Whether you manage a small or a large team, a conflict between your employees can derail the productivity of your entire department. Although you expect your employees to be grown adults and manage their issues on their own, there are times when it is advantageous for a leader to step in and handle the situation.[…..]
Excellent communication in the office is imperative. What you say (and what you don’t say) to your employees greatly influences the corporate culture, their satisfaction with work, productivity levels and loyalty to the company.
There is a big difference between how employers and employees see change. Managers tend to view change in a positive light, understanding that it’s necessary to grow and diversify the business and stay competitive.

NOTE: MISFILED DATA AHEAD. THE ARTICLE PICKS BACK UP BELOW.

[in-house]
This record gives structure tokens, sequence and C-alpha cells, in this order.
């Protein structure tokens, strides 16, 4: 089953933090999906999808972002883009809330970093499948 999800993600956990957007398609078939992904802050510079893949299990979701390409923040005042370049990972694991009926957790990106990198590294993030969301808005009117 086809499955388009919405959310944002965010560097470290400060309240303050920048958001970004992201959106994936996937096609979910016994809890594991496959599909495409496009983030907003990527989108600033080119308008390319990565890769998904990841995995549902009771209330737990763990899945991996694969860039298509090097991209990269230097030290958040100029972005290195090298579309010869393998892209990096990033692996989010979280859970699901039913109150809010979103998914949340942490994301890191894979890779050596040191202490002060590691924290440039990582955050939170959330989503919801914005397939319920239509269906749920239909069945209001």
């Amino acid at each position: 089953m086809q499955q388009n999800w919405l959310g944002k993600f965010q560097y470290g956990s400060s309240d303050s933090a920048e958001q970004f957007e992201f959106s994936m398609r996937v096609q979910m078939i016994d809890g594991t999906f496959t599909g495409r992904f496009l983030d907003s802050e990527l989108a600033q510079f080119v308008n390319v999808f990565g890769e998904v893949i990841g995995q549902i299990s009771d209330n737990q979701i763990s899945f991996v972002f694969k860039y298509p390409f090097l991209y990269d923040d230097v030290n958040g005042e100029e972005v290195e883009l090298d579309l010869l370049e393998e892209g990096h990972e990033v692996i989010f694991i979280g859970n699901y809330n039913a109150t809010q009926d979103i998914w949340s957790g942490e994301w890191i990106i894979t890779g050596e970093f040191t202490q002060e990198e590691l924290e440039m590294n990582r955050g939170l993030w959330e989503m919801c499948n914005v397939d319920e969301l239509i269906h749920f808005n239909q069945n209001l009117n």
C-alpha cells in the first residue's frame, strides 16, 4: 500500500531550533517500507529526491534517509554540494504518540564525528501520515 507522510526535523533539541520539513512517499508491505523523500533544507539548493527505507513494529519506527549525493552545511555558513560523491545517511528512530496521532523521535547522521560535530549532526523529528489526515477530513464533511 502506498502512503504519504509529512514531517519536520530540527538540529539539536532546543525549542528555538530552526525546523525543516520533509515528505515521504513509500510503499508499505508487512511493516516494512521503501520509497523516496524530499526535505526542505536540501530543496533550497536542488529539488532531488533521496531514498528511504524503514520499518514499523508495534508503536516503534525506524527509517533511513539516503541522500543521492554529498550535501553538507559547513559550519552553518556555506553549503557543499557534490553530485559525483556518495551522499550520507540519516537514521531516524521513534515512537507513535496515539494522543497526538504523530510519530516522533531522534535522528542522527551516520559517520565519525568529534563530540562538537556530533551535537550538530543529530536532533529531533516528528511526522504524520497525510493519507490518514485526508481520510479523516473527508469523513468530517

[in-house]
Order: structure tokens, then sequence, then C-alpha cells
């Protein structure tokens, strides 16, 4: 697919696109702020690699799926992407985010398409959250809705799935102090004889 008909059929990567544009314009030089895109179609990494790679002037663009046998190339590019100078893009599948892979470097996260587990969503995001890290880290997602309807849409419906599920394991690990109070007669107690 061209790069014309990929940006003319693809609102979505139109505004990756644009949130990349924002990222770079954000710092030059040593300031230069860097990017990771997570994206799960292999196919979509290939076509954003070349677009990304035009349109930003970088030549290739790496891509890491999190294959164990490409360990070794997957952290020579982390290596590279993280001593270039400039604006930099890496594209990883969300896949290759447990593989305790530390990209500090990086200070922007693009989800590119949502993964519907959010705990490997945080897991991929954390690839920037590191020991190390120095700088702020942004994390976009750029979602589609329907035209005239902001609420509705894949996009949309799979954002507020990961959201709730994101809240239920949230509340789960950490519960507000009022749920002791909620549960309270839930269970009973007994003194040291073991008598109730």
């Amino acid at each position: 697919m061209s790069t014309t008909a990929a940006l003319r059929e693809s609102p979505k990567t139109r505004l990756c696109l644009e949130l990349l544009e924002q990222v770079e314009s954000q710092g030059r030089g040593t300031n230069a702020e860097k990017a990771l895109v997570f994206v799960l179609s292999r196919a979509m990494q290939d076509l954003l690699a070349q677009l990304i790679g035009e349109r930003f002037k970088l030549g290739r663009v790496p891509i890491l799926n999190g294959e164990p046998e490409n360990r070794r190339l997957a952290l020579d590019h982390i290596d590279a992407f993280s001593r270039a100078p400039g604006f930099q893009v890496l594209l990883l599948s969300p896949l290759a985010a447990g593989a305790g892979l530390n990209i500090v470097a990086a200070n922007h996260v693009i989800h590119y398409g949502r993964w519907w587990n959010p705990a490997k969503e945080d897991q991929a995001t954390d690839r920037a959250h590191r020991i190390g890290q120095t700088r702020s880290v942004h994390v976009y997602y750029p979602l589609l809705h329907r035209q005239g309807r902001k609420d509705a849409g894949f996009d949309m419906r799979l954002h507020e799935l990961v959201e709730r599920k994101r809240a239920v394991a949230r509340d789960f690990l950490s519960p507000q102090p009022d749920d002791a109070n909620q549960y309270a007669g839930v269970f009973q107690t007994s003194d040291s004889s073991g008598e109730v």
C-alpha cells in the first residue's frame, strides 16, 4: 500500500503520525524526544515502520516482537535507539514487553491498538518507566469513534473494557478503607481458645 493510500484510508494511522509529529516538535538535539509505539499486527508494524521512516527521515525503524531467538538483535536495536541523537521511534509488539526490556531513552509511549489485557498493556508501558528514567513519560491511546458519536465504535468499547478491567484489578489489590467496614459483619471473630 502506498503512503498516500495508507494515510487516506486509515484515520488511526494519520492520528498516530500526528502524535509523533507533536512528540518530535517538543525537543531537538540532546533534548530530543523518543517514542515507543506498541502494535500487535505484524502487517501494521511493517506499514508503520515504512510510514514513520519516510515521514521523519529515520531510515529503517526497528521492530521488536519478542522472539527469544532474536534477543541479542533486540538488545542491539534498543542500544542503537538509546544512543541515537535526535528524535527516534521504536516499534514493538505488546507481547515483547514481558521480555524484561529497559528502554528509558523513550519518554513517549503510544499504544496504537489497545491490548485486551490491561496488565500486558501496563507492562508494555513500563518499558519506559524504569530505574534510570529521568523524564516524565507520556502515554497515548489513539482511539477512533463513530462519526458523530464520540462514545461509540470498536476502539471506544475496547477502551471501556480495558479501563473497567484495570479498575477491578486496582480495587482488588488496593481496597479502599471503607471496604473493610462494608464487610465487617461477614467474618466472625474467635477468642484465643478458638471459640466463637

The most effective leaders share one secret to their success—it is their employees. Aside from managing projects and delegating tasks, a successful manager will know the importance of developing their employees’ skills.
There is a reason that most sports coaches used to be athletes themselves—it’s difficult to teach what you don’t know yourself. However, managers must often put on the coaching hat in the office, when training their employees in new skills without having much previous experience with the upcoming project.
Appraisals often get a bad rap because managers use this time ineffectively and not for the right reasons. Most see an employee appraisal as an annual review of the workers performance, which affects their salary and chances of promotion.
Managers often have a hard time when it comes to dealing with change. They understand that it is necessary to grow the company and stay ahead of the competition, but they also know that some employees will be resistant.